Approximately 1,000 protesters, most of them Palestinian, Hadash and Communist Party of Israel members, other Israelis, and dozens of international peace activists took part in a large protest in Bil’in on Friday, February 27, marking ten years of popular struggle against the “apartheid wall” and the occupation of the Palestine lands.
Over the last ten years, Bil’in has become an international symbol of popular, nonviolent resistance to the occupation, the settlements and the separation barrier. By 10 am, members of the Popular Struggle Coordination Committee — which leads the struggle at Bil’in — were joined by committee members from other villages; Israeli Hadash activists; journalists; leading members of the Joint List, MK Dov Khenin (Hadash) and candidate in the next elections Aida Touma-Sliman (from the Communist Party) and a member of the Palestinian Legislative Council, Mustafa Barghouti.
The march to the separation wall began shortly after noon, using the same route the residents have taken week after week for the past decade. The original separation fence kept some 1,950 dunams (480 acres) of Bil’in’s land on the Israeli side, for the purpose of expanding the Modi’in Illit settlement. However, Israel’s Supreme Court ruled that the fence must be moved, and after four years of waiting, the Israeli government built a new wall that “only” encloses some 1,300 dunams (320 acres) of the village’s land.
Friday’s protest was lead by a group of Palestinian scouts, who carried Palestinian flags and drums. They were followed by the demonstrators, who sang songs and chanted against the wall, the settlements and the occupation. In contrast to previous weeks, when Israeli soldiers greeted the protesters and tried to thwart the demonstration at the site of the old route of the fence, this time soldiers waited behind the new wall. They began firing tear gas as the first demonstrators approached the wall.
As Bil’in marked ten years of popular struggle, dozens of Palestinians, Israelis and international peace activists protested in the heart of Hebron, marking 21 years since Baruch Goldstein massacred 29 Muslim worshippers in the Ibrahimi Mosque (known in Israel the “Cave of the Patriarchs”). Ever since the massacre, the Israeli army has severely restricted the movement of Palestinians in the city. The goal of the demonstration was to reach and demand the opening of Shuhada Street, which previously served as a main road and central economic hub of the city. The protest was organized by the Youth against Settlements group, as well as by the Committee to Save Hebron, which is made up of different left-wing Palestinian political parties in the city. Three Palestinians were injured by live bullets and dozens suffered excessive tear gas inhalation during a protest in the city of Hebron. Local sources told the Ma’an news agency that Israeli forces suppressed a demonstration of Palestinians who were demanding Israeli authorities reopen Shuhada street, once a major thoroughfare in Hebron’s Old City. The three who were shot with live bullets were identified as Abd al-Majid Amro, Issa Mahmoud Amro, and Anas Amro. Israeli soldiers also arrested three youths. Protesters chanted slogans against the Israeli occupation and settlements, and against Prime Minister Benjamin Netanyahu’s upcoming visit to Hebron and the Ibrahimi Mosque.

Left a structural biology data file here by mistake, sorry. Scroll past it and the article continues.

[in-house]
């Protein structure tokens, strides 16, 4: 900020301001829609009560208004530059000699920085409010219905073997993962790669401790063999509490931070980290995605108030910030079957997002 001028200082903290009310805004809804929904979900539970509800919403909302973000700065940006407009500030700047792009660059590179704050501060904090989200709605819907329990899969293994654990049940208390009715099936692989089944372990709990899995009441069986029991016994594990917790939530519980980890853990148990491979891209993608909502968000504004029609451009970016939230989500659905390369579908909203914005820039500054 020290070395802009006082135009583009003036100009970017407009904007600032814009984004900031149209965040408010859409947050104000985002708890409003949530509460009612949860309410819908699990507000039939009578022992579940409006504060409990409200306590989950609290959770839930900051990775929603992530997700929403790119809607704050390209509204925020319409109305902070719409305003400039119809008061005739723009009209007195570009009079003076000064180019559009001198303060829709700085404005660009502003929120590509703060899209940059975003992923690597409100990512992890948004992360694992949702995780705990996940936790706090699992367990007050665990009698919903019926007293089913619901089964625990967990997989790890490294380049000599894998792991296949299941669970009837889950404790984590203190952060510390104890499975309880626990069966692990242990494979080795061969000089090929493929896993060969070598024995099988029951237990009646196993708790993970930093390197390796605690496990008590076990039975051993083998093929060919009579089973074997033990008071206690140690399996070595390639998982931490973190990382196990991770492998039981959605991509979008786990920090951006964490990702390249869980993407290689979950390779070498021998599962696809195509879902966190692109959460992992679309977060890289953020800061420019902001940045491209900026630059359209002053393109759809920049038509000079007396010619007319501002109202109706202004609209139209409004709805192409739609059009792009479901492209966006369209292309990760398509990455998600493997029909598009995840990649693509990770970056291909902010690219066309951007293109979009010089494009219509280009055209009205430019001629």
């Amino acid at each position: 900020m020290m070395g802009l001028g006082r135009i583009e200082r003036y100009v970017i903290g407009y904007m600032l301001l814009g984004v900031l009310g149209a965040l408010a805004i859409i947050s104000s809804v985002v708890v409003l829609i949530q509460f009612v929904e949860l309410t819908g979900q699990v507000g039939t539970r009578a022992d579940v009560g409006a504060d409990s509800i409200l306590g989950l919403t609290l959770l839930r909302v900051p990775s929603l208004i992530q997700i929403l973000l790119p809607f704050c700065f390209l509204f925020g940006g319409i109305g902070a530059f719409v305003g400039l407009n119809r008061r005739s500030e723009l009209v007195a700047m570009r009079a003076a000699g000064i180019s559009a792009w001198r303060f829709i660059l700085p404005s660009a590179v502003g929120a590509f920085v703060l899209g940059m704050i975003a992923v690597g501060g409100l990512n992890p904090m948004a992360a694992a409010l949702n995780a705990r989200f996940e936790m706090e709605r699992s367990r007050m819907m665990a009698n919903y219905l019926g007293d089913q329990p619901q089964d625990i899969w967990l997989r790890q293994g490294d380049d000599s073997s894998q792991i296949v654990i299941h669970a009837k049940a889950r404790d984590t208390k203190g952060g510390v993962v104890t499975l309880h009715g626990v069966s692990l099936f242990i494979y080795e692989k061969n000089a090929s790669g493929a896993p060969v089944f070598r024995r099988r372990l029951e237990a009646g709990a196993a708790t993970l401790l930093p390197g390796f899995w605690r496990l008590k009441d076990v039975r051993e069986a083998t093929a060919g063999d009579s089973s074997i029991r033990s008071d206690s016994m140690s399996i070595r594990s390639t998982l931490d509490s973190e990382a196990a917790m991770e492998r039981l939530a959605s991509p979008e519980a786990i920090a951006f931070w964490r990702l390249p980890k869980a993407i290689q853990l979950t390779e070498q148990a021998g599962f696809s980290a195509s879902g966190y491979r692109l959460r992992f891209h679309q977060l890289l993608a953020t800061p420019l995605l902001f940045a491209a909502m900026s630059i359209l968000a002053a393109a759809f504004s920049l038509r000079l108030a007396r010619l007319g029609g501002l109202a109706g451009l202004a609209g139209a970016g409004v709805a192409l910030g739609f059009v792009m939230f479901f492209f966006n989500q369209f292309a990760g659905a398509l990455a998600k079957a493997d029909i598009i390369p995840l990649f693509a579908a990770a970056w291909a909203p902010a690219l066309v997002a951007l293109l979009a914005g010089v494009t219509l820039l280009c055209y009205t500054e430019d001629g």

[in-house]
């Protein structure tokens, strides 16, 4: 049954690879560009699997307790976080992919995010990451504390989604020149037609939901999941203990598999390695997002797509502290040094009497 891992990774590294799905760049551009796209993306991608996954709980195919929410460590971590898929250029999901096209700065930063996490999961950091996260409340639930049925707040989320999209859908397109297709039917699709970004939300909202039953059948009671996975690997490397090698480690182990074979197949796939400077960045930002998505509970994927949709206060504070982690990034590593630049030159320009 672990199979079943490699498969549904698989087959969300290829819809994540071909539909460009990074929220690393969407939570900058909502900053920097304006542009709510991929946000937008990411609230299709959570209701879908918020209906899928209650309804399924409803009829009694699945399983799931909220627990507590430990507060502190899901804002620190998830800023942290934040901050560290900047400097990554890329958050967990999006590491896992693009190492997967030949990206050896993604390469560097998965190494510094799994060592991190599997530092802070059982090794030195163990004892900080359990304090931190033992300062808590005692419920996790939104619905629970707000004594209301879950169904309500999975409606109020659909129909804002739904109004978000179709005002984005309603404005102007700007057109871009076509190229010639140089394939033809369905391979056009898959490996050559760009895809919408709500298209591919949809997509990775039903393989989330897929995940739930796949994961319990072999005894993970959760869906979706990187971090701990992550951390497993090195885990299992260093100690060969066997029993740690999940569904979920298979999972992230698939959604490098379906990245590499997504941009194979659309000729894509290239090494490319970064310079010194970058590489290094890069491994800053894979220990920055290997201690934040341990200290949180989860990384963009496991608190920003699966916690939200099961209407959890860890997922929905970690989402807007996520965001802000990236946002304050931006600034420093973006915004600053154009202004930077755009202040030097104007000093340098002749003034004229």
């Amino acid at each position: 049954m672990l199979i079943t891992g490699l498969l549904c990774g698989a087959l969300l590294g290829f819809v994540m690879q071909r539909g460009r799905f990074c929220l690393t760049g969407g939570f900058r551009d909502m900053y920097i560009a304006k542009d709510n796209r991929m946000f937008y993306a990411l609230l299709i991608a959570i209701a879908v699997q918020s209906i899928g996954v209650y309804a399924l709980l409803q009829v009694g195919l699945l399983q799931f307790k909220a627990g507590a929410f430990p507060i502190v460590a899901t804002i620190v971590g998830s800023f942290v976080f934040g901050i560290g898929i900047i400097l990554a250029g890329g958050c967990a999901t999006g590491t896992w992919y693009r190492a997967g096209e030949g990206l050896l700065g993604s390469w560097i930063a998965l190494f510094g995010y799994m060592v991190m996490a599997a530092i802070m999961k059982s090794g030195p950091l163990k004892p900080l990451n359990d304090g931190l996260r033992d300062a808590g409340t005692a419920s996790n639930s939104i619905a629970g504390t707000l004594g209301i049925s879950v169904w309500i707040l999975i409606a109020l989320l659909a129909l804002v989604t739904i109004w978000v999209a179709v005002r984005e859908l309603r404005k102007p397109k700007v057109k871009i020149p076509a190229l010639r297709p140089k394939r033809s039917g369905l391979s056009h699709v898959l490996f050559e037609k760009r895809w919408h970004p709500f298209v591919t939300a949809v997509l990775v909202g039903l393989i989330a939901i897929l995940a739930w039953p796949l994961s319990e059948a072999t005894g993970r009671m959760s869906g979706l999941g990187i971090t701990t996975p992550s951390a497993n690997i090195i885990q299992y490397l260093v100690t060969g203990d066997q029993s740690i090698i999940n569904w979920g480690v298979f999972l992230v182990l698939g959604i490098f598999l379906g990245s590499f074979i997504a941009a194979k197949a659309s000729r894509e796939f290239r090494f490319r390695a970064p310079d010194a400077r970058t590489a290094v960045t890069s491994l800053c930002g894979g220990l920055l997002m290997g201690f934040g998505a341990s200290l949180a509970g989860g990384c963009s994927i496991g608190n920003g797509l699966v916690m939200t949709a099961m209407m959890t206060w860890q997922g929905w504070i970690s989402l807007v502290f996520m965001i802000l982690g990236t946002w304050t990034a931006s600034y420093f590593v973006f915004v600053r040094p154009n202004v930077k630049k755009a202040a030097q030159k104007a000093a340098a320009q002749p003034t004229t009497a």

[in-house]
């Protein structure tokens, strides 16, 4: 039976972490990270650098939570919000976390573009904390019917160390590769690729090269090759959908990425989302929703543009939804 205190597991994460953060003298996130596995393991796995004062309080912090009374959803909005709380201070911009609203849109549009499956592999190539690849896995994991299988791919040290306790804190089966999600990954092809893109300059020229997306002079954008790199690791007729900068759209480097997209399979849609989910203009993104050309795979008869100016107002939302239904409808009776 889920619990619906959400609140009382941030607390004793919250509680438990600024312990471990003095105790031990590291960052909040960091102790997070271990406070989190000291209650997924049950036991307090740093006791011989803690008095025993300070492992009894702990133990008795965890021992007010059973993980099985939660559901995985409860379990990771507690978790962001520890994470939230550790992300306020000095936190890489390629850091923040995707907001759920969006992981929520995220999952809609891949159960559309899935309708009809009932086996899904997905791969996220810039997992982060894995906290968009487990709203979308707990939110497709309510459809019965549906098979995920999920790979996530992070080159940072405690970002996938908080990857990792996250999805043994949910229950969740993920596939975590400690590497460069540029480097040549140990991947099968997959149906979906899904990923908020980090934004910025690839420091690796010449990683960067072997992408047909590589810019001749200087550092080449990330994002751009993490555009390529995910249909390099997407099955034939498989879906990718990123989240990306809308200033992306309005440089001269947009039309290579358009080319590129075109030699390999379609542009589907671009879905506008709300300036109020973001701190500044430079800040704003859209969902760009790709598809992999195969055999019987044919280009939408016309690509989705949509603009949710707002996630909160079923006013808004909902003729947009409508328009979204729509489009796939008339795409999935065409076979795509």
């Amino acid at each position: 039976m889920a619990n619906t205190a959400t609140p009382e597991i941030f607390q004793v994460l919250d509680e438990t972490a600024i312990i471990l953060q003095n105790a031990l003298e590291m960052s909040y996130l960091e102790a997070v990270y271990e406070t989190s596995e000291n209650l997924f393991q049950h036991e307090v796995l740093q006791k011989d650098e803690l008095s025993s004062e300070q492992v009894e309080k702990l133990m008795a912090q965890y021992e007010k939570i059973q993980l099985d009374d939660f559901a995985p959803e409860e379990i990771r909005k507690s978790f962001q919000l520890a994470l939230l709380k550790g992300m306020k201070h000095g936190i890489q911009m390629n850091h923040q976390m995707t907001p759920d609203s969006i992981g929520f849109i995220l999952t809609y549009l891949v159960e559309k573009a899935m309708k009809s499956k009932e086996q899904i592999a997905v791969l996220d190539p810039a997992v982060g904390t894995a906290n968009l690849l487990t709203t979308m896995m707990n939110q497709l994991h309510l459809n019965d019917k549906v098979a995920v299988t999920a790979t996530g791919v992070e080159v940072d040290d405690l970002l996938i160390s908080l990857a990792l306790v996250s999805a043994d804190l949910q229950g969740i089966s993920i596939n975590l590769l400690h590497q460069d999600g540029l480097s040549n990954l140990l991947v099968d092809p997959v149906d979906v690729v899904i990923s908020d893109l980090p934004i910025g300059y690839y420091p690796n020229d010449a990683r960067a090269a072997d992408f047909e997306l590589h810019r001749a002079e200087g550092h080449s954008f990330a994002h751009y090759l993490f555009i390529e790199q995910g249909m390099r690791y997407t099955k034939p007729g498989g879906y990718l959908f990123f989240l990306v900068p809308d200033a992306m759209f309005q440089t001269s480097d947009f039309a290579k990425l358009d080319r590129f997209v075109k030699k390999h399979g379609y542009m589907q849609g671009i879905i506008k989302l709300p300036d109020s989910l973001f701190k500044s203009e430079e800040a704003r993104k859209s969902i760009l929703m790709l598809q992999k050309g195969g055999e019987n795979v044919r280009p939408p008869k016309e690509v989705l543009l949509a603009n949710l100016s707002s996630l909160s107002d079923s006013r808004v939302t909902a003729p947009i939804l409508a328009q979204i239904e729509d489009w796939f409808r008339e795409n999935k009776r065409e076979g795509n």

Meanwhile, in Kafr Qaddum near Nablus, on Friday a photojournalist who works for Reuters was hit in the neck by an Israeli tear gas grenade. Murad Ishtewi, the coordinator of the popular resistance committees in Kafr Qaddum, told Ma’an that Israeli soldiers opened fire and shot tear gas canisters, injuring Reuters photojournalist Abd al-Rahman al-Qussini. Dozens of Palestinians suffered from tear-gas inhalation and faintness and were treated on the spot by the Palestinian Red Crescent, he said. The marchers chanted slogans calling for the boycott of Israeli products. The march was organized under the title: “Do not pay for the bullets that kill you and the gas that suffocates you.” It came amid a series of activities organized by the Fatah movement calling for boycott.
Protests are held every Friday in Kafr Qaddum against Israel’s closure of a main road linking the village to its nearest city, Nablus. On Saturday, February 28, three Palestinians were injured with rubber-coated steel bullets while dozens of others suffered from tear-gas inhalation during clashes near the Attara checkpoint north of Ramallah. Clashes erupted with Israeli soldiers when dozens of Palestinian youths headed toward the checkpoint. Israeli forces opened up with live fire, rubber-coated steel bullets, tear-gas grenades, and stun grenades to disperse the youths who responded by throwing rocks.